I had basically entered a very focused state of mind by this point, and kept my eyes closed for the most part for the remainder of my labor. The contractions were getting more difficult to handle, but I was now able to feel the wave of pressure beginning so I could get into a relaxed state very quickly before the contraction really got going. One tip that came in handy from our Bradley classes was the “duh” face - I tend to hold tension primarily in my face and shoulders, and doing a “duh” face was the quickest and easiest way to relax my face, and then I would just sink down into the tub while trying to quickly relax the rest of my body.

Since my eyes were closed, I’m not sure who was doing what at this point, but either Ryan or Jen was providing counterpressure on my back for each contraction, and also giving me sips of coconut water between the contractions. I pretty quickly started overheating, so while I was perfectly comfortable temperature-wise between contractions, I would get way too warm as each contraction peaked. Since I was trying to stay relaxed and not move during the contraction, as soon as it had nearly dissipated, I would launch myself out of the water to cool off. Ryan and Jen were trying to get me to calm down, since even though I wasn’t moving during the contraction itself, it was not helping me mentally relax to be counting down until I could get cool again. We realized a good way to fix the situation was for me to keep one leg out of the water and resting on the side of the tub, and then they got a good system going of giving me ice chips and wiping me down with ice and a cold washcloth.

By this point, the contractions were getting borderline intolerable while they were peaking, but there was still enough time in between contractions so that I could gird myself for the next one and make it through, since I knew that I could last through the contraction itself, and then I would at least have a short break. I was also shocked to see just how much of a difference it made to have Ryan and Jen’s support. At some point, they were talking with M. or the nurses and I took a contraction on my own, and it was amazing how much worse it was without the counterpressure or cold washcloth. Moments like those made me so glad that Ryan was supporting me so much and that we had decided to hire a doula, since if I had to labor without their help, I don’t think I would have lasted very long without opting for an epidural. As it was, the contractions sucked (as I had begun thinking to myself right around that time), but I also knew I could get through them with Ryan and Jen there.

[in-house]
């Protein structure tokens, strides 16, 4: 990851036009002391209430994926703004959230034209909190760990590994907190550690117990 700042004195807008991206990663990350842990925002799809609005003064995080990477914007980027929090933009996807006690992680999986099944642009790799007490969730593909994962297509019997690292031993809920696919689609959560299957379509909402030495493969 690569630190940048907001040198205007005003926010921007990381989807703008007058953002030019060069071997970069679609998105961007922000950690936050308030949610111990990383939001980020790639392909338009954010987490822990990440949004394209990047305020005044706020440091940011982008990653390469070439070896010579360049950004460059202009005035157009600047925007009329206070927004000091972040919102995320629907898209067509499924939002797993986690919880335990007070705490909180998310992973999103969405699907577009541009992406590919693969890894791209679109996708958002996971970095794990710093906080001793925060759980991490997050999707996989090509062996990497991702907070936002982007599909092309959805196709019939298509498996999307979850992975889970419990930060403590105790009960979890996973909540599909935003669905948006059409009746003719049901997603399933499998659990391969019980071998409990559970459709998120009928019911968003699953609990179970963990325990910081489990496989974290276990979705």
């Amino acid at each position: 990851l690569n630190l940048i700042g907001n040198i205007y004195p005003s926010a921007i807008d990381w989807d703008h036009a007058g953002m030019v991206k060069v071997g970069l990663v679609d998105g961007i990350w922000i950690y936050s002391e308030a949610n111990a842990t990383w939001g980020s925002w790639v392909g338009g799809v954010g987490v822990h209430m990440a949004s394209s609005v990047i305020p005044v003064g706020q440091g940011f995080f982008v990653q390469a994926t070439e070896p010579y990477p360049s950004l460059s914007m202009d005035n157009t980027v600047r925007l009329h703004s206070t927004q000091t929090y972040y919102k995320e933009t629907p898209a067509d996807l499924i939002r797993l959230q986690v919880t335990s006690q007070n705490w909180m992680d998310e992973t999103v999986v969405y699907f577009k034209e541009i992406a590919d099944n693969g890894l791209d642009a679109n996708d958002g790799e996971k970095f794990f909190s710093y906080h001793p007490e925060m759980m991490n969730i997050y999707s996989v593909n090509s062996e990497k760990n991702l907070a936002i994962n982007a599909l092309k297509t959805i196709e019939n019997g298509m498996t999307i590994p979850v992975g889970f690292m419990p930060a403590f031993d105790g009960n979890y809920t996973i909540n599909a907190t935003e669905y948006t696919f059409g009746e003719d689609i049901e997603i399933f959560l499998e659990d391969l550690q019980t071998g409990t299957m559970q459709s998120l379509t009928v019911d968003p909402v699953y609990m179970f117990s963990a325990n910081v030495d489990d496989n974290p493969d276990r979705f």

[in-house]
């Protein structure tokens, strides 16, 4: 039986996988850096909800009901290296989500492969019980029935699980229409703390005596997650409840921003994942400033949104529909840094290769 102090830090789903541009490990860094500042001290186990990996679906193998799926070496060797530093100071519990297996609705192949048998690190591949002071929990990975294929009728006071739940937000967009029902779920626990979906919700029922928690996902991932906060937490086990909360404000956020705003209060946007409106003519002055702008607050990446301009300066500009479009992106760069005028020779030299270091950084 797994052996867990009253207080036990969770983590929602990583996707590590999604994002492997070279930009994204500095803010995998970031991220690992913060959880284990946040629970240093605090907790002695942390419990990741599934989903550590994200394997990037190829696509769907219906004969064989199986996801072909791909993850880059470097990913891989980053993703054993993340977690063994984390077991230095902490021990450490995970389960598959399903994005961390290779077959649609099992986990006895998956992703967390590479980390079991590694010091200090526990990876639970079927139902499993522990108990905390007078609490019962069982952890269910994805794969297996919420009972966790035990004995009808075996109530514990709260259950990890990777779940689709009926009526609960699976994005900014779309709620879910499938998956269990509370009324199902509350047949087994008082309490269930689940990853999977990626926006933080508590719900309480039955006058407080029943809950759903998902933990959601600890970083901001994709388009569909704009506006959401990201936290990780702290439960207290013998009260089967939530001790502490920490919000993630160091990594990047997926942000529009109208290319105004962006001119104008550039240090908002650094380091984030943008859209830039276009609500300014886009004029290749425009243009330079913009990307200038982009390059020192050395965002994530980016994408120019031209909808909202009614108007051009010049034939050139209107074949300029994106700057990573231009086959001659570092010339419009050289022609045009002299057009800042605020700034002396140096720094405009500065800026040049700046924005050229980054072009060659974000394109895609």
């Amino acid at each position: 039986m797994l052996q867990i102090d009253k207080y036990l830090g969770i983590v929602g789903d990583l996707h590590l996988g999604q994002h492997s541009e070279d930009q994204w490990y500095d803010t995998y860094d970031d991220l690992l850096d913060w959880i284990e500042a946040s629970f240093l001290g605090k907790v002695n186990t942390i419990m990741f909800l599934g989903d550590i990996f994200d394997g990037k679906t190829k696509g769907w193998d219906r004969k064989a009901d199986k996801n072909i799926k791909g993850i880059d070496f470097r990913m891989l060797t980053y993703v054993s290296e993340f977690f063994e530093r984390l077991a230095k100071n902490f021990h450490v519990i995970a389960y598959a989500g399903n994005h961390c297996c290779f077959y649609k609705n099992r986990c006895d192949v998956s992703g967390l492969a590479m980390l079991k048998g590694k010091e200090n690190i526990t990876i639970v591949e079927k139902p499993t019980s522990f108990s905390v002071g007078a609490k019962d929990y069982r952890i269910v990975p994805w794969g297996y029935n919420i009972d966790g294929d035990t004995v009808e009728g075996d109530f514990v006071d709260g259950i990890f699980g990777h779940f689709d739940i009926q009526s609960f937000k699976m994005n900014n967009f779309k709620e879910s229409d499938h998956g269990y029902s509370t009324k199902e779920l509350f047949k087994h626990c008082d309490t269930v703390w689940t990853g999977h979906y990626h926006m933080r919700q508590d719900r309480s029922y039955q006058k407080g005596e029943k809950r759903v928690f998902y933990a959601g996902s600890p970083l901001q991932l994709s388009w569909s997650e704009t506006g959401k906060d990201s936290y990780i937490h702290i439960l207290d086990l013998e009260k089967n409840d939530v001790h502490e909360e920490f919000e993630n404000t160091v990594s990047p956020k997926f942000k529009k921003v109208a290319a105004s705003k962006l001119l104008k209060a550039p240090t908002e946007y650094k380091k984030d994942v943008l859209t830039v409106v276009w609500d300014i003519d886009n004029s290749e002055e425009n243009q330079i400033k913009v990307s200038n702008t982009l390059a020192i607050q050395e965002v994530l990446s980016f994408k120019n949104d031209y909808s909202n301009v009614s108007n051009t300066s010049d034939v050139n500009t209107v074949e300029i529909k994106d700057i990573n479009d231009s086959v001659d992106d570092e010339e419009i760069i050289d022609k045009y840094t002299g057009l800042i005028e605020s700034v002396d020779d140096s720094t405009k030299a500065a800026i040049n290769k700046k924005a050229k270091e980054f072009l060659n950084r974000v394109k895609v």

One thing about labor that surprised me was how although I was in an alternate state of mind with closing my eyes and turning inward to focus on relaxing and getting through each contraction, I was also thinking in a fairly coherent manner. In addition to deciding that contractions sucked, I was also thinking that I could definitely understand why people get epidurals, and that I was going to get through this labor without an epidural, but since it was so important to us minimize interventions and avoid pain meds, that I didn’t want to do a natural birth again and so our baby might well be an only child (note: I’ve since gotten over this ;) ).

I also started to get a little apprehensive about delivery, since while I wasn’t too exhausted yet, I was a little worried about how much longer I would be in labor, how much more tired I would be by time I was ready to push, and how much more pain I could take by that point. I had been having these thoughts for quite a while, but hadn’t shared them since I was trying not to talk more than necessary to help maintain my relaxation and focus. I finally - rather plaintively - asked, “How in the world am I going to be able to push after this?” Ryan and Jen immediately shushed me and that was the end of that conversation :)

At some point, I heard M. talking quietly with Ryan and Jen, saying that they should let her know if I got pushy or if my moans got more guttural or grunty. After hearing her say that, I of course immediately felt like I needed to push, and my vocalizations got more guttural. Knowing that I probably was just getting inside my head too much, I tried not to influence the way I was moaning (since just making them more guttural was not going to bring the baby any quicker - if only it were that easy!) and told myself to stop thinking I needed to push, since unless it was completely involuntary and unstoppable, I probably wasn’t actually pushy.